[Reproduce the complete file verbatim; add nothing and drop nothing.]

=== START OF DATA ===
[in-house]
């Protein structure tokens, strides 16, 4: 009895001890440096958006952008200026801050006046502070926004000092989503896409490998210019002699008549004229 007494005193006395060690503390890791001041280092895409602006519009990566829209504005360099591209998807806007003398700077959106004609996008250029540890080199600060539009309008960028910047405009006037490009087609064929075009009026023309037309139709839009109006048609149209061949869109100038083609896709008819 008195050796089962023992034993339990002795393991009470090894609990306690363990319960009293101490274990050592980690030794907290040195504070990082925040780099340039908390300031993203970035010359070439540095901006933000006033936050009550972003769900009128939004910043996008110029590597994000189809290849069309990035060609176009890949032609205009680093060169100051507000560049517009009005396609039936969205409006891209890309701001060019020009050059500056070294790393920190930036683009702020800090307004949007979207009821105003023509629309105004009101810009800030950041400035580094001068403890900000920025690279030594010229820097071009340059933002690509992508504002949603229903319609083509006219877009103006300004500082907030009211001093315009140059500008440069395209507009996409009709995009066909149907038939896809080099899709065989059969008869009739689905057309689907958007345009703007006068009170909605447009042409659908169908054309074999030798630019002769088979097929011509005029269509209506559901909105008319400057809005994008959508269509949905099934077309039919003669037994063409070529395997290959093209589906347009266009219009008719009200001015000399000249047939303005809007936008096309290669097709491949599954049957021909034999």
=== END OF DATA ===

[in-house]
């Protein structure tokens, strides 16, 4: 009895001890440096958006952008200026801050006046502070926004000092989503896409490998210019002699008549004229 007494005193006395060690503390890791001041280092895409602006519009990566829209504005360099591209998807806007003398700077959106004609996008250029540890080199600060539009309008960028910047405009006037490009087609064929075009009026023309037309139709839009109006048609149209061949869109100038083609896709008819 008195050796089962023992034993339990002795393991009470090894609990306690363990319960009293101490274990050592980690030794907290040195504070990082925040780099340039908390300031993203970035010359070439540095901006933000006033936050009550972003769900009128939004910043996008110029590597994000189809290849069309990035060609176009890949032609205009680093060169100051507000560049517009009005396609039936969205409006891209890309701001060019020009050059500056070294790393920190930036683009702020800090307004949007979207009821105003023509629309105004009101810009800030950041400035580094001068403890900000920025690279030594010229820097071009340059933002690509992508504002949603229903319609083509006219877009103006300004500082907030009211001093315009140059500008440069395209507009996409009709995009066909149907038939896809080099899709065989059969008869009739689905057309689907958007345009703007006068009170909605447009042409659908169908054309074999030798630019002769088979097929011509005029269509209506559901909105008319400057809005994008959508269509949905099934077309039919003669037994063409070529395997290959093209589906347009266009219009008719009200001015000399000249047939303005809007936008096309290669097709491949599954049957021909034999």